Female Smokers' Bladder Cancer Risk Now Equals That of Males
Cigarette smoking has long been linked to bladder cancer, but the risk of the disease developing appears to have climbed higher over the last several decades, especially among women who regularly light up, a large U.S. study has determined.
The study by the U.S. National Cancer Institute, which tracked almost 500,000 people over 11 years, found the likelihood of a smoker getting bladder cancer is about four times higher than someone who has never smoked.
Furthermore, the risk for female smokers now equals that for male tobacco users, according to the study published in this week's edition of the Journal of the American Medical Association.
"So in our study, 50 per cent of bladder cancer in men and 50 per cent of bladder cancer in women was explained by smoking," said Neal Freedman, an NIH investigator who led the research.
Earlier epidemiological research, some of it going back to the 1960s and '70s, had estimated the "population attributable risk" at 50 to 60 per cent for male smokers and 20 to 30 per cent for their female counterparts, Freedman said Tuesday from Rockville, Md.
"But previous studies generally occurred in populations where women smoked less than men," he said. "And so (now) in the U.S. population and most of the western world -- I'm not certain about Canada, but I believe also -- men and women smoke relatively similar amounts."
Interestingly, the incidence of bladder cancer has remained relatively stable over the last 30 years, at the same time that overall smoking rates in Canada and the U.S. have declined.
In Canada, 7,200 cases of bladder cancer are expected to be diagnosed this year -- 5,400 men and 1,800 women. About 1,850 people will die from the disease, Canadian Cancer Society estimates predict.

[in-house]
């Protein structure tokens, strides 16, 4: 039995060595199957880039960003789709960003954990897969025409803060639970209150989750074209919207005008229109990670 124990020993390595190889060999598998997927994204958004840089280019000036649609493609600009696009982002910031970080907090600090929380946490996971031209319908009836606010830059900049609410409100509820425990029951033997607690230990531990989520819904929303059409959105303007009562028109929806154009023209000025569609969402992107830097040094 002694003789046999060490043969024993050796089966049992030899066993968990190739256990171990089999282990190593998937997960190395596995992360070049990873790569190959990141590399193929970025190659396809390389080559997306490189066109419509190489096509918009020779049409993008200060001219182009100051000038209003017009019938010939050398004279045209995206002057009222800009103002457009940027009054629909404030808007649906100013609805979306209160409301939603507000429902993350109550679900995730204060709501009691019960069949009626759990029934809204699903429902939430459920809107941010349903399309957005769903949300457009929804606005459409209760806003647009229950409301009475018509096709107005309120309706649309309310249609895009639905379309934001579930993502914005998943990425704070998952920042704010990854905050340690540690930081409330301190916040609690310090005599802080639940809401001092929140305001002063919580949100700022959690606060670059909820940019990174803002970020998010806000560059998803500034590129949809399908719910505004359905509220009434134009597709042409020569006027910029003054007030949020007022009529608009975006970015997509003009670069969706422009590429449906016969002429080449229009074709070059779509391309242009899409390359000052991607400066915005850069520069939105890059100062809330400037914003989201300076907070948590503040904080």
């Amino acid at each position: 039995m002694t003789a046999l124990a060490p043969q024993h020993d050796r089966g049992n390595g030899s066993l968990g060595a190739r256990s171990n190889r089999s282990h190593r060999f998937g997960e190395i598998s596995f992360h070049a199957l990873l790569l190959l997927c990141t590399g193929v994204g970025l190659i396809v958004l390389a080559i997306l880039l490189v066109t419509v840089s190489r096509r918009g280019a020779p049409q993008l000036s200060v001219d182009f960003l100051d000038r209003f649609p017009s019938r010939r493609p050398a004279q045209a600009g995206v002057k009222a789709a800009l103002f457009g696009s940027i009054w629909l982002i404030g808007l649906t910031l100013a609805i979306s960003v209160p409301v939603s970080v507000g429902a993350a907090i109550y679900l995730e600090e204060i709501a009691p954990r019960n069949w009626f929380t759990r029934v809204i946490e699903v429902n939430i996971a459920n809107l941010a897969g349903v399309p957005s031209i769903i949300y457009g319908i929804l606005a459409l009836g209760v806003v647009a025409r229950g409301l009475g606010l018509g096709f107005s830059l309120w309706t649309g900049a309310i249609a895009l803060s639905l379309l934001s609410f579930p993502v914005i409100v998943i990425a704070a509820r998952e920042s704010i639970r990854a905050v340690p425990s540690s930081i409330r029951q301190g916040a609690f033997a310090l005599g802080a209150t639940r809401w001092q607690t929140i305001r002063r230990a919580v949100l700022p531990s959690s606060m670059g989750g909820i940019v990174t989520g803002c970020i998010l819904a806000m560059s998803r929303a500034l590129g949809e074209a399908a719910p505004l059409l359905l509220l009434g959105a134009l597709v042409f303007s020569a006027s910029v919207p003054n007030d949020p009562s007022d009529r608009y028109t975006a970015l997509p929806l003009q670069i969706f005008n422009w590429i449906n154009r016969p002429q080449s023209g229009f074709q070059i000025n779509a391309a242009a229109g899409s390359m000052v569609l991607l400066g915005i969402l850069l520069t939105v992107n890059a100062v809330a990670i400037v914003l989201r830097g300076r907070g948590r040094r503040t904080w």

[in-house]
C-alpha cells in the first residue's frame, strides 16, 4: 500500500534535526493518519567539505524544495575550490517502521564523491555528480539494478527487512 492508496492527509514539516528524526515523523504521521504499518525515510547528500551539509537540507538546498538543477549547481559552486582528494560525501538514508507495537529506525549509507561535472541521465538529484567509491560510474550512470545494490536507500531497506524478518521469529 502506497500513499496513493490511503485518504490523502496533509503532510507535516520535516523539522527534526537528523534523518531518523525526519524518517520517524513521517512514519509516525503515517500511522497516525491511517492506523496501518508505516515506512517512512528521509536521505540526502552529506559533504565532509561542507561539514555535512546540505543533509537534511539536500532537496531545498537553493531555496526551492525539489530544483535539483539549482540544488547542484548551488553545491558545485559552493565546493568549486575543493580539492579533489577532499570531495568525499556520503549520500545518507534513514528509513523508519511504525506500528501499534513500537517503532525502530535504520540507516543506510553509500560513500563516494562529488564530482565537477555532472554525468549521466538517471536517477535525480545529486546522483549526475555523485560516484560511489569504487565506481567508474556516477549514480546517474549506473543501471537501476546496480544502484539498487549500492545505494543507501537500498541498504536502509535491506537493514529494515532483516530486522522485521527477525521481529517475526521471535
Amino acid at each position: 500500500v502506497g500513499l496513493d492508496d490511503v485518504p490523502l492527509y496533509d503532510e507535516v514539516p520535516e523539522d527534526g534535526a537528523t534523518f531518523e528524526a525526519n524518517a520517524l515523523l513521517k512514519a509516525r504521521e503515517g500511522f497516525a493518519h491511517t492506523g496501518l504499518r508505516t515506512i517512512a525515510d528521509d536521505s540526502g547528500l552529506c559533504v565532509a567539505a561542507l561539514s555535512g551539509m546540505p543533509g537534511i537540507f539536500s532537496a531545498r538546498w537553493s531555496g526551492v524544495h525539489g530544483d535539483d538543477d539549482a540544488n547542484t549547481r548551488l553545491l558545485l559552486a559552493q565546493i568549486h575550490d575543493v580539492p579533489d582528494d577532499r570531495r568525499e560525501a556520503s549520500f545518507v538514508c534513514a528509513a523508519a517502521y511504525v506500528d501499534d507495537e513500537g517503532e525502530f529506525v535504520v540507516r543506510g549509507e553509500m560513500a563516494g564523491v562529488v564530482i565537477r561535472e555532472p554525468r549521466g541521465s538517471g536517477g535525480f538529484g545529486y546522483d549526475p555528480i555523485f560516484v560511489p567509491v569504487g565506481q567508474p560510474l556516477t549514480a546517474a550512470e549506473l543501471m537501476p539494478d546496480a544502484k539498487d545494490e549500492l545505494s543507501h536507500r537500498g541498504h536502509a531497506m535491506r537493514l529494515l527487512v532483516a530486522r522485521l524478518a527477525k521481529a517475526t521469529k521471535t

"The higher risk, as compared to studies reported in the mid- to late-1990s, may explain why bladder cancer rates haven't declined," said Freedman, noting that there may be other factors at work that complicate the picture.
Cigarettes and the smoke they produce have changed over the last 50 years, both in content and preparation, he pointed out. While amounts of tar and nicotine have been reduced, there have been apparent increases in concentrations of certain carcinogens, including beta-napthylamine, a known bladder cancer-causing agent.
"In addition to that carcinogen there are many more, and all or some may play a role in bladder cancer."
To conduct the research, Freedman and colleagues used data from the National Institutes of Health-AARP Diet and Health Study, in which almost 500,000 men and women completed a lifestyle questionnaire and were followed up between October 1995 and December 2006.
During that period, 3,896 men and 627 women were newly diagnosed with bladder cancer. The researchers found that former smokers were twice as likely as people who never used tobacco to develop bladder cancer. Those who had been smoke-free for at least 10 years had a lower incidence than those who quit for shorter periods or who still smoked.
"This emphasizes the importance of cigarette smoking in bladder cancer," said Freedman. "And I think our work emphasizes the importance of preventing smoking initiation, and among people that smoke, quitting smoking.
"And that will have a really important effect on preventing bladder cancer."
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